My favourite pub of the night in Temple Bar was the Porterhouse. Opened in 1996 as Dublin’s first pub brewery, it is an fantastic place to go for a pint, with its vibrant scene, exciting layout, live band and varied selection of draft beers and cider.

I definitely will be going back again!

Day 3

With our flight home being at 7:20pm, we had a free day to explore the city.

We decided to split into two groups – those who wanted to go on a coastal walk and those who wanted to wander around and see the sights of Dublin.

I went for the latter option.

The first sight we set off to find was the House of Parliament.

Along the way we stumbled across Dublin Castle and stopped for a quick photograph before carrying on.

Dublin Castle

We then walked to St Stephens Green, Irelands best known Victorian Park which was incredibly pretty!

Potato Famine Statue

Finally we reached Parliament but it was an anticlimax to say the least! Fenced off from the public, there was no photo opportunity and not much to see.

Hopping into an Irish Uber, we set off to the Guinness Storehouse, the most popular public attraction in Dublin.

Along the way, we passed St. Patrick’s Cathedral and were given an informative talk about the history of Guinness in the city from the taxi driver.

St. Patrick’s Cathedral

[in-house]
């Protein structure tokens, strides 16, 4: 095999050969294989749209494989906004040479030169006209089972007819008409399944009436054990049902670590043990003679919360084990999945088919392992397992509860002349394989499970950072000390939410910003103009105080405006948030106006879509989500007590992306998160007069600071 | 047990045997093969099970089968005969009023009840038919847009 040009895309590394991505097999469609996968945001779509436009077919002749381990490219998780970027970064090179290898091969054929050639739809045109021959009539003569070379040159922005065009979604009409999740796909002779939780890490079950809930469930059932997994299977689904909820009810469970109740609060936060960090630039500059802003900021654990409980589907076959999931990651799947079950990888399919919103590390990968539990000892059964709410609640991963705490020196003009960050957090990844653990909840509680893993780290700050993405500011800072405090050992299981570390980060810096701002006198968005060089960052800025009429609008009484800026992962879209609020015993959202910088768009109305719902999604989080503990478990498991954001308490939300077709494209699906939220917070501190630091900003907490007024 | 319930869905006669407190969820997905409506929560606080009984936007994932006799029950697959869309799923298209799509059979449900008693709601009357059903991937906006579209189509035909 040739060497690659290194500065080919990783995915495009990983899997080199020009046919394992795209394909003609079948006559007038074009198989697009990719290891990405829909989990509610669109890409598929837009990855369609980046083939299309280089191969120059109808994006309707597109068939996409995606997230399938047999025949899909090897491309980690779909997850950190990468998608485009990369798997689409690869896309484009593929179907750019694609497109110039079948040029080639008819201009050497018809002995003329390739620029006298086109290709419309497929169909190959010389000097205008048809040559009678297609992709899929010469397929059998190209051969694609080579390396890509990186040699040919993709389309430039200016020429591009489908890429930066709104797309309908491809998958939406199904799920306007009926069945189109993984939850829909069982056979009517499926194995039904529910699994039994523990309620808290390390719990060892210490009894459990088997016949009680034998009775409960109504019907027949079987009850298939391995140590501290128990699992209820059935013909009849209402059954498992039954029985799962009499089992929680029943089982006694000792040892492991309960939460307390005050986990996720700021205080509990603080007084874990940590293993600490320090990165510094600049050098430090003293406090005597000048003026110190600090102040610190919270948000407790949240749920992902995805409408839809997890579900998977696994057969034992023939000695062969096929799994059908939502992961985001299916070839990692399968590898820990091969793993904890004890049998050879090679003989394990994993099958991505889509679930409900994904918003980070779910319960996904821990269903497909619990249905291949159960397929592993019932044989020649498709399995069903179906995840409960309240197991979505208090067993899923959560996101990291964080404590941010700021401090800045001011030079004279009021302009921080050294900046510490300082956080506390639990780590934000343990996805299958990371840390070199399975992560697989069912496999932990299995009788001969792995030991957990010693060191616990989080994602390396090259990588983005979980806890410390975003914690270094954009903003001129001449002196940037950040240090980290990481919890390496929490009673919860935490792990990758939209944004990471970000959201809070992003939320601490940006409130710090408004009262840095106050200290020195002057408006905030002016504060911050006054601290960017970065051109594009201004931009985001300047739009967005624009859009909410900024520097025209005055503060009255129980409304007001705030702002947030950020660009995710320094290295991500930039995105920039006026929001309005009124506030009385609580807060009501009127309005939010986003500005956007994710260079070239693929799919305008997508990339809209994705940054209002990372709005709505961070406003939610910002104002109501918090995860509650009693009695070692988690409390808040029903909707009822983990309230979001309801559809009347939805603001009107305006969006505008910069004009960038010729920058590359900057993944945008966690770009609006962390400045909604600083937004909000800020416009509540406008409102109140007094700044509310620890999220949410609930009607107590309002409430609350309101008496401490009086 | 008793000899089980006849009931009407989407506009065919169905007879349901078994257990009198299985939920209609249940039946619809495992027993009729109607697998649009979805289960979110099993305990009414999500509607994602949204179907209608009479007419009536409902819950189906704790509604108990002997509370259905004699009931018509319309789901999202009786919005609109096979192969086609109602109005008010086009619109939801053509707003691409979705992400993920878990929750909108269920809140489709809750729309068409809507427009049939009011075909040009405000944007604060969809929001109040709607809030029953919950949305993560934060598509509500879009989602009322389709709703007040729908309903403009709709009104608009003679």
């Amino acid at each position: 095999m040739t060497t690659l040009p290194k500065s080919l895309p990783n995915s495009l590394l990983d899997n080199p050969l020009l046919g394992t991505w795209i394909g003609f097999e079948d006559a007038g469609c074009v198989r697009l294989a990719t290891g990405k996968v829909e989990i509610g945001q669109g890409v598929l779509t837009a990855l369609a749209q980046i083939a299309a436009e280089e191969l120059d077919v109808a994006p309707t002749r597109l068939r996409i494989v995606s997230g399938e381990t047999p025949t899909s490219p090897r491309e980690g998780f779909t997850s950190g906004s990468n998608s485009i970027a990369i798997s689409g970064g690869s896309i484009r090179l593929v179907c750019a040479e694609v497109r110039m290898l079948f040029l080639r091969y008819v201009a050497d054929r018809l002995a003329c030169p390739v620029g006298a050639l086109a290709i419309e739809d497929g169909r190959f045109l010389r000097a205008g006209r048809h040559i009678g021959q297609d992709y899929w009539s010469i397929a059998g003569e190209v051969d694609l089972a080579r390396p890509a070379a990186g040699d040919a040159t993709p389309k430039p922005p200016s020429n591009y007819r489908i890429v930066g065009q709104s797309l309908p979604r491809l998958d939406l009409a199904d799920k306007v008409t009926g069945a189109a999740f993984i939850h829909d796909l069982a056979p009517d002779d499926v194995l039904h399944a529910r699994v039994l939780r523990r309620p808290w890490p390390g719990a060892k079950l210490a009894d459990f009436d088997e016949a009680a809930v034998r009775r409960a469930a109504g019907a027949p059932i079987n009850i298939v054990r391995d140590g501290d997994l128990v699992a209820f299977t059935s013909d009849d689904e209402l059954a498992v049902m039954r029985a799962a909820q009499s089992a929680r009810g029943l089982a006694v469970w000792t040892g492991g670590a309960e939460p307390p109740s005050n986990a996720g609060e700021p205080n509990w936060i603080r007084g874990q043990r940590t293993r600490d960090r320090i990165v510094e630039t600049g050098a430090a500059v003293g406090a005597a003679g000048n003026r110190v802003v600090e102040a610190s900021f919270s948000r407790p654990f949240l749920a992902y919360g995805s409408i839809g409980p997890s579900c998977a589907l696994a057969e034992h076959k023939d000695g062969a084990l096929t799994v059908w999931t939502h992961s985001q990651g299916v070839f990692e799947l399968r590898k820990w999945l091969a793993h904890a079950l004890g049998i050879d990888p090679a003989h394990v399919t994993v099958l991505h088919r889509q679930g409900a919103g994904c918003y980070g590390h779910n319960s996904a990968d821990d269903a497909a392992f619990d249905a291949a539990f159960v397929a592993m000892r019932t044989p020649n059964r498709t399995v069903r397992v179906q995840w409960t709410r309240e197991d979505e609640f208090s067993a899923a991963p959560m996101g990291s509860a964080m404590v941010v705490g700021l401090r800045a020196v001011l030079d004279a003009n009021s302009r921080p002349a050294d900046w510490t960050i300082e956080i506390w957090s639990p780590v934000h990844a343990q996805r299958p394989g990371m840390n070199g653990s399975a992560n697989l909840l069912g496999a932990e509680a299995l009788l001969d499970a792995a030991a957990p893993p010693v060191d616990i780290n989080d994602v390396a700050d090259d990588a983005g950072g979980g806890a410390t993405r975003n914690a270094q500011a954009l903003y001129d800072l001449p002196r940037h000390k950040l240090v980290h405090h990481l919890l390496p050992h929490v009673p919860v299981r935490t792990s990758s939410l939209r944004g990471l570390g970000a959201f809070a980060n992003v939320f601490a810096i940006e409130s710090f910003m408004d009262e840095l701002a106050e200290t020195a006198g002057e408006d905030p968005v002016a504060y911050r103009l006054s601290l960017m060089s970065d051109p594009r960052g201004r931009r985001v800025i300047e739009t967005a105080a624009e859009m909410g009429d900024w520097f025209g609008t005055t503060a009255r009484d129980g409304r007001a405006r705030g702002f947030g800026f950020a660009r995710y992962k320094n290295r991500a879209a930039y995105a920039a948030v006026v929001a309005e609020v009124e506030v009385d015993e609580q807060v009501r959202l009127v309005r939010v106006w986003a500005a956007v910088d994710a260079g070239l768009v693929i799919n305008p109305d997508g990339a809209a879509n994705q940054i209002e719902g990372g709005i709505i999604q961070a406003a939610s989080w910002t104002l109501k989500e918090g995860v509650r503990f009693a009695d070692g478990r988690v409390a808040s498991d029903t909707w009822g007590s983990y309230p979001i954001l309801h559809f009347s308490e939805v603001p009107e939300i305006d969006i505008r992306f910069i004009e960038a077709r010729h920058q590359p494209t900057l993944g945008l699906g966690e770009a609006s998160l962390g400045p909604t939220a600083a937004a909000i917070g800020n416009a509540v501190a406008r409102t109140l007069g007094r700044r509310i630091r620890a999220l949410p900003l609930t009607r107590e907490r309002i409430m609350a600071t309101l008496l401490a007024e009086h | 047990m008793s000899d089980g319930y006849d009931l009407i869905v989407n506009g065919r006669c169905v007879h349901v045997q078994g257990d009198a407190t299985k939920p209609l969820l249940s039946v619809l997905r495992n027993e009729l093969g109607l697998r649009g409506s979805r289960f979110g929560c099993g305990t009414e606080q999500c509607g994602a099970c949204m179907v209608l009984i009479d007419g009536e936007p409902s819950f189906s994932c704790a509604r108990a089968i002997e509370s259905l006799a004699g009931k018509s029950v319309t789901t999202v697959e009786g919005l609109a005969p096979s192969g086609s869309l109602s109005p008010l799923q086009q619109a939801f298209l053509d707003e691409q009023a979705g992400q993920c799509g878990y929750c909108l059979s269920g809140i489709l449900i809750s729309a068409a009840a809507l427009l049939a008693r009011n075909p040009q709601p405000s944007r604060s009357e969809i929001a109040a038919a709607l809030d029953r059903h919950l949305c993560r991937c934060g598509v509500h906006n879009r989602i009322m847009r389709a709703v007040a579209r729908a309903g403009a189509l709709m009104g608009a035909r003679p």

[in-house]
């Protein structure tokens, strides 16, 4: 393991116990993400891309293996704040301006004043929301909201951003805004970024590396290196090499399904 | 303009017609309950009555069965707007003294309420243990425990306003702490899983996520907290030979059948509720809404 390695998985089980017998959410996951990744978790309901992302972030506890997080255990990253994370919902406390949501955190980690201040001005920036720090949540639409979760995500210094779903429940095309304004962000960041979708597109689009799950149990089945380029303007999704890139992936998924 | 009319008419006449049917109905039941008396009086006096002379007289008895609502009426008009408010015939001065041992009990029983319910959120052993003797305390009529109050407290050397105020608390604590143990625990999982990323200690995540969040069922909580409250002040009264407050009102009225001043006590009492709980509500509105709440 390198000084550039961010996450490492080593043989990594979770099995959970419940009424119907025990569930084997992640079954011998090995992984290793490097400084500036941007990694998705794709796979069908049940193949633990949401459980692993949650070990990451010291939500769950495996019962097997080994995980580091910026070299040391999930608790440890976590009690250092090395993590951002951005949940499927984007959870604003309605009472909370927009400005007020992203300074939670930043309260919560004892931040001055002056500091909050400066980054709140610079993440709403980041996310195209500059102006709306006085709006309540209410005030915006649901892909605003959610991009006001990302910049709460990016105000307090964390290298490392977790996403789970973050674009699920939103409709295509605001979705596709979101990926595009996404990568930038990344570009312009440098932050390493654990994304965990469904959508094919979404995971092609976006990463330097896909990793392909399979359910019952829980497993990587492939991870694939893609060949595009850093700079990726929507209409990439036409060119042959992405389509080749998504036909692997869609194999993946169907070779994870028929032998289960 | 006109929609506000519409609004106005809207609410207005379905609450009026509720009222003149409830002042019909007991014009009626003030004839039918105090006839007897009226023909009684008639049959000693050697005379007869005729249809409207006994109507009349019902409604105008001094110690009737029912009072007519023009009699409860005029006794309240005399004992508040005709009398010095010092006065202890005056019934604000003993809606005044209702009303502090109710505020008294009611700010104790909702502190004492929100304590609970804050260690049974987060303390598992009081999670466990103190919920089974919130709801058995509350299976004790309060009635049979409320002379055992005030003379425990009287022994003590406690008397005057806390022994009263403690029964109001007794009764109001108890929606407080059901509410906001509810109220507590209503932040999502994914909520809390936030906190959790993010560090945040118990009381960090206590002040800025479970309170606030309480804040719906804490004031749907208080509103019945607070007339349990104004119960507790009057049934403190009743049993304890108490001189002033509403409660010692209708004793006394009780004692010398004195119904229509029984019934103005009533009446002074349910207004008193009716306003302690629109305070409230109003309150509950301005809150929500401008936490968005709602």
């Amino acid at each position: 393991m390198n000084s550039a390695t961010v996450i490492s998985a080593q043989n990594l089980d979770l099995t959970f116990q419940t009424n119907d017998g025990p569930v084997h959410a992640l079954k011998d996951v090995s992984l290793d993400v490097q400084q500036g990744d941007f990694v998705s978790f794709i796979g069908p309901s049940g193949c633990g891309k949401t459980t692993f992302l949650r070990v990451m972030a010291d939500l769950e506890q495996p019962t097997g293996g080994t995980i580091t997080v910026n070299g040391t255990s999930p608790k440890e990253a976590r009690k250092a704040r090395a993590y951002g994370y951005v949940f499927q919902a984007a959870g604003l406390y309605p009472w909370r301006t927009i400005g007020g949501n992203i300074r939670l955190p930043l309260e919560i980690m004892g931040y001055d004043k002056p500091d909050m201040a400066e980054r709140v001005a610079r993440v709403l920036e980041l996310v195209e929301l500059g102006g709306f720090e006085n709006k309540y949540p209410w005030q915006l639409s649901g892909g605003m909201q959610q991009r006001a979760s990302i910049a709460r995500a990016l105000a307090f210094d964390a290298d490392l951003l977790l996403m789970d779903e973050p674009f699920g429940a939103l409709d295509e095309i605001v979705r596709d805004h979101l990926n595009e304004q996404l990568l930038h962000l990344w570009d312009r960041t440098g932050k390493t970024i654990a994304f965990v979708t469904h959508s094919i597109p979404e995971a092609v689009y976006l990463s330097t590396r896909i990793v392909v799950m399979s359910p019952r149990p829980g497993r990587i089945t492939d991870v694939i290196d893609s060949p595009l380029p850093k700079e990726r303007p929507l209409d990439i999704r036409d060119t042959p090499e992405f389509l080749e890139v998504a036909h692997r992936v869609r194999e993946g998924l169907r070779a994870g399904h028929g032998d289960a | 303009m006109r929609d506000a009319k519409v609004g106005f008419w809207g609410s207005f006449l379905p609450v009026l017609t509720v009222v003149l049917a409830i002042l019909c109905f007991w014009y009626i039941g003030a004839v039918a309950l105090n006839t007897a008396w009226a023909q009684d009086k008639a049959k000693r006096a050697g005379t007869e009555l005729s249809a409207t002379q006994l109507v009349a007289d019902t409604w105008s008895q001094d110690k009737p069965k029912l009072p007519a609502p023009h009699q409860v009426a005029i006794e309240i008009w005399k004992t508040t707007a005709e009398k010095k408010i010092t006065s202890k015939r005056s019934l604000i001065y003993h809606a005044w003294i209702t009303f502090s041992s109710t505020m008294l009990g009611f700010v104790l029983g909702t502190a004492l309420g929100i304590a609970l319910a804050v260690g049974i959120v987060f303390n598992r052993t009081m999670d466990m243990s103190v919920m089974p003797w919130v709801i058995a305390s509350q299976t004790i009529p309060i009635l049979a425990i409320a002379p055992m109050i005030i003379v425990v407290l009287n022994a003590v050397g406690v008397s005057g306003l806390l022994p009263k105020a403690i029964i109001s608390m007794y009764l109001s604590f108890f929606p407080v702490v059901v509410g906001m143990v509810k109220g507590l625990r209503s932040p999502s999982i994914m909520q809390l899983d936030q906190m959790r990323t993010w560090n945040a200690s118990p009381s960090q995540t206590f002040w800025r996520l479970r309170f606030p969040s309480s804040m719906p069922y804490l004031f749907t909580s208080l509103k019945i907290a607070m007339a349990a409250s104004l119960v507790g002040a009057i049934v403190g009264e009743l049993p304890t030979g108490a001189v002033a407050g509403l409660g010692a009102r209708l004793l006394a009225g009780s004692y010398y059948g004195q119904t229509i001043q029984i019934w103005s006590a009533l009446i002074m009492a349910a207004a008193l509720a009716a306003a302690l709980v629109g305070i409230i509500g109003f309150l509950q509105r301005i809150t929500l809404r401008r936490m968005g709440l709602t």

The Guinness storehouse did not disappoint!

It was amazing.

Filled with tons of factual information about brewing, advertising, heritage and tasting, it took us a good 2 hours to go around!

After exploring each of the 5 levels, we went to Gravity Bar to collect our free pint of Guinness.

After the storehouse, we headed for Kilmainham Gaol, a former prison for the County of Dublin.

Upon arrival we were told that all the tours for the day were sold out, but we were given free access to the museum. After looking around, we headed back to the hostel for a rest before the journey home.

Eventually we arrived in England around 8:20pm following a 15 minute flight delay. We got into Leeds for around 10:30pm and headed separate ways home.

Overall, Dublin has been a blast despite the lack of sleep! If you have not been, I would recommend a visit – it certainly does not disappoint.

Blog Sign Off